White House press secretary Sarah Sanders treated the reporters at Thursday's press briefing like children. Because they were -- it was Take Our Daughters and Sons to Work Day at the White House.
"It's great to see so many of you filling in for your parents today," Sanders said to the crowd gathered.
They raised their hands, while their small legs dangling off the blue chairs. They squirmed and stood up and down and waved wildly to catch the press secretary's attention. They asked about the President's favorite candy (pink and red Starburst), his favorite animal ("probably an elephant").
All the while, their parents stood on the sidelines (no seats for the grown-ups) during the event that served as the daily briefing.
And some of the kids did their homework, peppering Sanders with tough questions: "How can you make our schools better?" "Does the President still trust Ronny Jackson?"
Sanders, a mother of three small children herself, adjusted her vocabulary and tone to her audience, making announcements, answering questions and sometimes asking the budding correspondents to please speak up.
"Why did our country bomb another country?" one child asked.
"Man, this is a tough crowd," Sanders said, laughing.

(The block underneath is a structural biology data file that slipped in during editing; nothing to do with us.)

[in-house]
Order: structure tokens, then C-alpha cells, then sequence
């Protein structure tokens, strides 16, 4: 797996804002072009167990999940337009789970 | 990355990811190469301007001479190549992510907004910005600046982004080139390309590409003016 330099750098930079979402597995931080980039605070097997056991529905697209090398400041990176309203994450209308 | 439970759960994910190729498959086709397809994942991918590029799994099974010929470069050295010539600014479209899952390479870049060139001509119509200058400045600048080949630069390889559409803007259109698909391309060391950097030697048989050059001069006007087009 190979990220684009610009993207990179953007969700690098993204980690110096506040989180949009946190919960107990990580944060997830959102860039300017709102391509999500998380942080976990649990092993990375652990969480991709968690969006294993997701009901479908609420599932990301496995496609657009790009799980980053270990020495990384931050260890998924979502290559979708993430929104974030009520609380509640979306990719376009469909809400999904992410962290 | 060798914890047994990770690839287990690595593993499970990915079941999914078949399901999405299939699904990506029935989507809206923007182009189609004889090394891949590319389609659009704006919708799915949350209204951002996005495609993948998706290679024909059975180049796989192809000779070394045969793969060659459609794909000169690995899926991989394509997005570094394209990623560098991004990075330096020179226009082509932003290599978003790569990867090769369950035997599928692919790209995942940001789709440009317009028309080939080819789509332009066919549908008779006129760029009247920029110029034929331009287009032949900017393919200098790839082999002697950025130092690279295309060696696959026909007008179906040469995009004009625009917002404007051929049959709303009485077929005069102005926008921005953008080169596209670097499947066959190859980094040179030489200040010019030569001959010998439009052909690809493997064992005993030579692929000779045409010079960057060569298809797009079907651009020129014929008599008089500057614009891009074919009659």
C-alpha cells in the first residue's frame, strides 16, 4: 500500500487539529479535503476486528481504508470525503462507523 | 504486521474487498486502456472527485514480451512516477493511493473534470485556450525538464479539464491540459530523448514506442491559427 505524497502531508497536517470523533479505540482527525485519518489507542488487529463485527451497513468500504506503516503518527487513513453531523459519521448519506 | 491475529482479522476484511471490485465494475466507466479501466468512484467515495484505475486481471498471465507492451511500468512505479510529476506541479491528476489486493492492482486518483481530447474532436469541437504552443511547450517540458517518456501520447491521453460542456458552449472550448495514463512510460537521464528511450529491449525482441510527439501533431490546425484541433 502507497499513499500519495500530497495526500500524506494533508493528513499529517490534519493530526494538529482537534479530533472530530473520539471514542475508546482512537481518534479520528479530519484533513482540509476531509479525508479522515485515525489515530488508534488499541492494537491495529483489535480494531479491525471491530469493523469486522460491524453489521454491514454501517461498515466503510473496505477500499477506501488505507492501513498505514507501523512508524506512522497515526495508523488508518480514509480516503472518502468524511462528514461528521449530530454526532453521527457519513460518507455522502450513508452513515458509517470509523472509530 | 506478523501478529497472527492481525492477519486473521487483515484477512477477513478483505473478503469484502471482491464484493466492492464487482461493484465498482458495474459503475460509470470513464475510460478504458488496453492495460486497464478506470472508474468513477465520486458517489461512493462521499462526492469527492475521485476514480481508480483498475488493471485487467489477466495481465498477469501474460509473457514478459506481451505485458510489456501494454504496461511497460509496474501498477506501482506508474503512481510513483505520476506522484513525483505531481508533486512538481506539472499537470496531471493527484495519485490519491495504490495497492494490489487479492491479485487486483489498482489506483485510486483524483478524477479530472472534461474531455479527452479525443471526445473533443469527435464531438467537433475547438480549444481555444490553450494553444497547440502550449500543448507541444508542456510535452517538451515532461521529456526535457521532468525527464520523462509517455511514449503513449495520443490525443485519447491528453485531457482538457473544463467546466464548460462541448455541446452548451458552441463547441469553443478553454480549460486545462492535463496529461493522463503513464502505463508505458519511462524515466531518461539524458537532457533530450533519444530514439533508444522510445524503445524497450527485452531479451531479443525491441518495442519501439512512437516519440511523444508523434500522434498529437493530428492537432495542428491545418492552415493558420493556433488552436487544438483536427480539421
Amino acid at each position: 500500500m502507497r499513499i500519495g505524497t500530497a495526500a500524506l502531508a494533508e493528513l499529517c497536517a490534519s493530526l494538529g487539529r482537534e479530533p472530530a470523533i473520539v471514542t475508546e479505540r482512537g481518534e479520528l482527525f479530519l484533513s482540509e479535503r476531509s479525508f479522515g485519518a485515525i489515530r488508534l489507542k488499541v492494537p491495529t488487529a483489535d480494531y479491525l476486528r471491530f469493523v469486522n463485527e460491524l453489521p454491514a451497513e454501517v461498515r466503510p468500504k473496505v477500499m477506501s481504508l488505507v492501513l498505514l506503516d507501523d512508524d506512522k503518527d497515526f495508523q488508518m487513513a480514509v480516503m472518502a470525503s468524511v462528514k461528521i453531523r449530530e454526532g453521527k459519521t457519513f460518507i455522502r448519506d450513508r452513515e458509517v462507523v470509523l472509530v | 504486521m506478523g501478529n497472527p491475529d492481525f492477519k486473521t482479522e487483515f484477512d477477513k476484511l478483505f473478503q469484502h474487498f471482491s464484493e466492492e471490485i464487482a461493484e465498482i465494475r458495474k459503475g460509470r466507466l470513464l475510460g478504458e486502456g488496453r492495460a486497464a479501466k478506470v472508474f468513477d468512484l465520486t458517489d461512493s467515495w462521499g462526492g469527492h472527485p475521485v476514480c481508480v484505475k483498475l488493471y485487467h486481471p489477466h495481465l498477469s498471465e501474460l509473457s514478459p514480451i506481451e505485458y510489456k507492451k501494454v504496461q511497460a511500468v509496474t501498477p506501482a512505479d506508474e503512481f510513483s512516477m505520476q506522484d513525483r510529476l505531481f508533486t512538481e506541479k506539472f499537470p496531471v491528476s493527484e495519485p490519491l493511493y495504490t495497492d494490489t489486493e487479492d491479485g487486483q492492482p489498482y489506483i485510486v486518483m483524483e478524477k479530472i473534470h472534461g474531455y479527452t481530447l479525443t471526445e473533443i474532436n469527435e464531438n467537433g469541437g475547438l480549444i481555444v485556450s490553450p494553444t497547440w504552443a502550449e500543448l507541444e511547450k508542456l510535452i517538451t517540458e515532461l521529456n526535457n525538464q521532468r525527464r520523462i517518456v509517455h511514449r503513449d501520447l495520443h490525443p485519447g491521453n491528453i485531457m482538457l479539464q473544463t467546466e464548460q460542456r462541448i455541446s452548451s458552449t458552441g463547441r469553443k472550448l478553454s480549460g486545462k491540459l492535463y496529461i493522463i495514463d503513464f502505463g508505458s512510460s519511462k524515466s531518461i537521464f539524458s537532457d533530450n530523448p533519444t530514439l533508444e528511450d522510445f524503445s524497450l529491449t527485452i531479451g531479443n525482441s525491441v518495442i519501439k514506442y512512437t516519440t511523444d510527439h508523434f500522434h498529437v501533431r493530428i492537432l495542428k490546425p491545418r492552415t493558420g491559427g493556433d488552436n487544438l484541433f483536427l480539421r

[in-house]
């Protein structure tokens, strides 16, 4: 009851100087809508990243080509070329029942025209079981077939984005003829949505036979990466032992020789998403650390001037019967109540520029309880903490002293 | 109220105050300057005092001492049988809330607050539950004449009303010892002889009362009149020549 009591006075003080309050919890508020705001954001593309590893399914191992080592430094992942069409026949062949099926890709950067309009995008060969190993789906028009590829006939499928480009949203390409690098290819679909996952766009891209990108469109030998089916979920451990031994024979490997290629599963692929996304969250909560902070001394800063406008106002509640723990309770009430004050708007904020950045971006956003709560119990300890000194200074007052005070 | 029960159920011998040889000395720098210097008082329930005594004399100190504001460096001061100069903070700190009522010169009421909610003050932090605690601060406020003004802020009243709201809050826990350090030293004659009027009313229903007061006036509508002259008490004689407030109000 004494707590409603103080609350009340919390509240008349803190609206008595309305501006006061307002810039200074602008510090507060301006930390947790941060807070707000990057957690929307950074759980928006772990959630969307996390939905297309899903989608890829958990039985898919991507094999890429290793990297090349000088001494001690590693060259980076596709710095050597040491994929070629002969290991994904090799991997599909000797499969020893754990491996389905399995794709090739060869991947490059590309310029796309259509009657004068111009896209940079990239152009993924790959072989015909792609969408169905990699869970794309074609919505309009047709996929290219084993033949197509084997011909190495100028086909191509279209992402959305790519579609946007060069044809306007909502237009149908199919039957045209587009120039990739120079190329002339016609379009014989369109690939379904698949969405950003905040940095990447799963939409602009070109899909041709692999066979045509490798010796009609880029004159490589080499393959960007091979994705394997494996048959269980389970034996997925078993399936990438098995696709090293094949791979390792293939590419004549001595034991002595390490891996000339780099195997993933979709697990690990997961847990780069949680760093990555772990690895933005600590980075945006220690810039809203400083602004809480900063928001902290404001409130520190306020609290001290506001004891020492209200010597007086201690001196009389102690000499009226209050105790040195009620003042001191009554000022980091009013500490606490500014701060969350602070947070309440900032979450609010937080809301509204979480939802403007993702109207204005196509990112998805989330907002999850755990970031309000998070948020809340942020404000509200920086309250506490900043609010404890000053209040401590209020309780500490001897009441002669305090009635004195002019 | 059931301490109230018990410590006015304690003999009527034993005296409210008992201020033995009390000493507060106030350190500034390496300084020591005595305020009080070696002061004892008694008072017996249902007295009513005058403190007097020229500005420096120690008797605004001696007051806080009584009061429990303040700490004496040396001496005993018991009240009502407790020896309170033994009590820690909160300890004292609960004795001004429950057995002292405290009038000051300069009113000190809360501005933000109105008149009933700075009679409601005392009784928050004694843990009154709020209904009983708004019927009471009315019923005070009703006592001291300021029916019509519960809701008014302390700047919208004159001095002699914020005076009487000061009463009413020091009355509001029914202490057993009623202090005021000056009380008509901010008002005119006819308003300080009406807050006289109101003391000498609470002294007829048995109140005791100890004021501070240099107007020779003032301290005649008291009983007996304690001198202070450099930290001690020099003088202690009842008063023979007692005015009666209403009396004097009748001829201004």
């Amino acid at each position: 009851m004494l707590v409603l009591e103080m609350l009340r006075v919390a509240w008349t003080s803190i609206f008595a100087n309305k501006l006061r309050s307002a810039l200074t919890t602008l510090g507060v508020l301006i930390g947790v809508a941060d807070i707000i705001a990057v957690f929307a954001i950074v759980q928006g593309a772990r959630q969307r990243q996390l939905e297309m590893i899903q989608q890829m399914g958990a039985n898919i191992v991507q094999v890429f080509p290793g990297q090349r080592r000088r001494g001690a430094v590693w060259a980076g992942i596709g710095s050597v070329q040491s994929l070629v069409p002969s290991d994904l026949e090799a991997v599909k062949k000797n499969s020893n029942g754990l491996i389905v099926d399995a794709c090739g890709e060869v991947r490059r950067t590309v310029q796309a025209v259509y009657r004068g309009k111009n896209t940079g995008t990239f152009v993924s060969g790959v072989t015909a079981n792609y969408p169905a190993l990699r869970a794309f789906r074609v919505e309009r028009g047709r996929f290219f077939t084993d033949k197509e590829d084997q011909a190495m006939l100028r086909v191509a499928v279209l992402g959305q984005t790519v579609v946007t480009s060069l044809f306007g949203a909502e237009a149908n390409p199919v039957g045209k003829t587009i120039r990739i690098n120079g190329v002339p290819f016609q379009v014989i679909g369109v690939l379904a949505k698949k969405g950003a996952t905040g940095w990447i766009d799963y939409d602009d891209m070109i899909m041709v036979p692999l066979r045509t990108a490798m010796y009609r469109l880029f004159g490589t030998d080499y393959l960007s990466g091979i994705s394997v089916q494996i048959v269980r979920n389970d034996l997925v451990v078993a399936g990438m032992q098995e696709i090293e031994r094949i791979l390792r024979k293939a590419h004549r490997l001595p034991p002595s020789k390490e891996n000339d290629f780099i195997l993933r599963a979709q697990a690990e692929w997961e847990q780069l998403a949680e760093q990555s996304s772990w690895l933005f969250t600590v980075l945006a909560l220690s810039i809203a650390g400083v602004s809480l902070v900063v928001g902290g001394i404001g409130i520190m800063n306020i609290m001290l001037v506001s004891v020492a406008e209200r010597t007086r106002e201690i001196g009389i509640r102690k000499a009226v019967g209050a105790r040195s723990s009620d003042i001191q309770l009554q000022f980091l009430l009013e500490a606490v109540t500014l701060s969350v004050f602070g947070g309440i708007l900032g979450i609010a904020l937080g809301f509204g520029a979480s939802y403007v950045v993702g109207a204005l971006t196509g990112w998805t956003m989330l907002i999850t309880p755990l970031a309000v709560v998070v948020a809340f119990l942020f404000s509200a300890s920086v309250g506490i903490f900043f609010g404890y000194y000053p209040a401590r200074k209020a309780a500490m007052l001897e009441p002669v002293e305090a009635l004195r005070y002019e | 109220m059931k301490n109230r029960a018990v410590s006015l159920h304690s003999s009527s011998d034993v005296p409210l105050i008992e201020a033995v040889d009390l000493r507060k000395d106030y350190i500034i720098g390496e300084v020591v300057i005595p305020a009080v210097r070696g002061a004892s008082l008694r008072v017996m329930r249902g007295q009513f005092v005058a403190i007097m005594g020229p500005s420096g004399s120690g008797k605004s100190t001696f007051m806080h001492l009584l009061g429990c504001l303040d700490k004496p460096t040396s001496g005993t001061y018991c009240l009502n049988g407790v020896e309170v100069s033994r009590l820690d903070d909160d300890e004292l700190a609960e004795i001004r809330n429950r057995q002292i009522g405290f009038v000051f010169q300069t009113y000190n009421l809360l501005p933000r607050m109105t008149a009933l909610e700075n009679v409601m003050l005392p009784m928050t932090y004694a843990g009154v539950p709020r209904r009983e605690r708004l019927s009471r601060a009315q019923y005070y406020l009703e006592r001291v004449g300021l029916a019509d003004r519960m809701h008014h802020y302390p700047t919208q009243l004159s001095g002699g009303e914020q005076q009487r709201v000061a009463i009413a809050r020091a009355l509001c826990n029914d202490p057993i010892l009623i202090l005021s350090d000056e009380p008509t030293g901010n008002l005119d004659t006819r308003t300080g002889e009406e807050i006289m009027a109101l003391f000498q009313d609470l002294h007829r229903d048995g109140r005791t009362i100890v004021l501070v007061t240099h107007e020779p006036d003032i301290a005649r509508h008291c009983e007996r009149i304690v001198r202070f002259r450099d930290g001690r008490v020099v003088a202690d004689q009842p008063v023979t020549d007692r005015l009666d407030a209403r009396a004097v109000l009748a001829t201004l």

"I made that one up by myself," the child responded, clearly pleased.
"The President wanted to make sure some of the people in the world that weren't being very nice to other people and did some really bad stuff, that we make sure that they knew that wasn't OK. And so sometimes, we have to take action like that to deter -- which means prevent -- other countries from doing bad stuff," Sanders said.
Asked why the President fired James Comey, Sanders said the former FBI director "did some things that weren't really very nice and probably not right for the top law enforcement agency."
She called on her own 5-year-old daughter, Scarlett, who wore an oversized bright green hair bow perfectly coordinated to her mama's dress, and asked the President's favorite thing about his job.
Midway through the briefing, two tiny attendees co-opted the podium. Sanders' sons, Huck and George, climbed around at their mother's feet.
"I've got a couple of really good helpers," she said, lifting one into her arms and finishing her sentence.
Sanders even gave the young journalists a bit of news to report.
"Do you guys want to know something that nobody else knows yet?" she asked, announcing the President's upcoming working visit to the United Kingdom on July 13.
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